The Democratic National Convention has gone fully virtual this year.
Rather than days of full programming, the convention has been condensed into two hours of televised speeches a day spread out from Monday, August 17, to Thursday, August 20. Former Vice President Joe Biden is set to accept his party’s nomination on Thursday night from his home in Delaware, rather than the original planned location of Milwaukee, Wisconsin.
Fears about the Covid-19 outbreak and the potential to spread the virus even with a severely reduced crowd caused the Democratic National Committee to scrap its in-person Milwaukee convention.
Starting at 9 Eastern each night, the Democratic convention has been broadcast on all major television networks, social media sites like Facebook, Twitter, and YouTube, and streaming services such as Apple TV and Roku. The convention will also be streamed live from the DNC’s website.
In its first three nights, the DNC lineup featured big Democratic names including former first lady Michelle Obama and former President Barack Obama, Sen. Bernie Sanders, Rep. Alexandria Ocasio-Cortez, and Sens. Amy Klobuchar and Elizabeth Warren. Monday, the convention also featured former Republican presidential candidate and Ohio Gov. John Kasich, who delivered an appeal to his fellow Republicans to support Biden for president. The week will culminate with Biden accepting his nomination to be president on Thursday, one day after Sen. Kamala Harris accepted her vice presidential nomination.
The lineup has not been without controversy. Ocasio-Cortez was given just one minute of speaking time on Tuesday; she served as one of the officials symbolically nominating Sanders, who crossed the delegate threshold for nomination to the ticket.
Many progressives criticized the decision — Ocasio-Cortez is one of the highest-profile members of the Democratic Party and among its brightest young stars, and she is a compelling speaker. But Politico reported moderate Democrats worried giving her too high a profile would allow Republicans to paint Biden as a “vessel” of the left.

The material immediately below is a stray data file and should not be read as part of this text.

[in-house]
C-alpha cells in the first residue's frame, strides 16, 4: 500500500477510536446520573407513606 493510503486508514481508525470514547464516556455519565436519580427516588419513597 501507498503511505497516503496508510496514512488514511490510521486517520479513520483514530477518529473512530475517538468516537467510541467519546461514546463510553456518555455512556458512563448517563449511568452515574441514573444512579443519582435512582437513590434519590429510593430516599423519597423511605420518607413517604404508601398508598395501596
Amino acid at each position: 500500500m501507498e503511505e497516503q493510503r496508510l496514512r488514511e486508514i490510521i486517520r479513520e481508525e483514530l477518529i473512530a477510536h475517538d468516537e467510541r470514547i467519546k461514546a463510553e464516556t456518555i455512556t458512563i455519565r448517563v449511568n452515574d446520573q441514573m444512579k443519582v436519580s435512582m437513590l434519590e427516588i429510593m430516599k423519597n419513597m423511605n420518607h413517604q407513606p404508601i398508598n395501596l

The New York Congress member responded by tweeting out a poem by Benjamin E. Mays, “I have only just a minute,” which the late Rep. Elijah Cummings recited in his first speech to Congress in 1996, and ultimately used her limited time to make a compact case for sweeping progressive reforms.
“I only have a minute.— Alexandria Ocasio-Cortez (@AOC) August 12, 2020
Sixty seconds in it.
Forced upon me, I did not choose it,
But I know that I must use it.
Give account if I abuse it.
Suffer, if I lose it.
Only a tiny little minute,
But eternity is in it.”
- Dr. Benjamin E. Mays
(and recited by Elijah Cummings) https://t.co/ul9CE7NriV
There has also been outcry that former Housing and Urban Development Secretary Julián Castro, the only Latino candidate in the 2020 primary field, was not invited to deliver an address during the event. Initially, former 2020 Democratic presidential candidate Andrew Yang was left off the list of speakers, but the entrepreneur said he has since been added — Former New York City Mayor Mike Bloomberg has been given a slot as well. Both are expected to speak Thursday evening. Throughout the proceedings, some progressives have expressed dismay at the DNC’s apparent prioritization of figures like Bloomberg and Kasich over Castro and Ocasio-Cortez.
But the show goes on, with these bigger names giving speeches Monday through Thursday, alongside American business owners, teachers, factory workers, and front-line health care workers.
Here’s the lineup of speakers at this year’s Democratic National Convention (which is still subject to change).
The DNC speaker schedule and lineup
There will be a slate of speakers each night, including former presidents and sitting US senators, governors, and US representatives. The themes for each day (and links to our coverage):
- Monday: We the People
- Tuesday: Leadership Matters
- Wednesday: A More Perfect Union
- Thursday: America’s Promise
Here’s the list of Thursday night’s speakers:
The fourth and final night of the 2020 convention has the theme of “America’s Promise,” and will feature former Vice President Joe Biden officially accepting the nomination for president. Full run-of-show is listed below, with descriptions from the Democratic National Convention’s media guidance.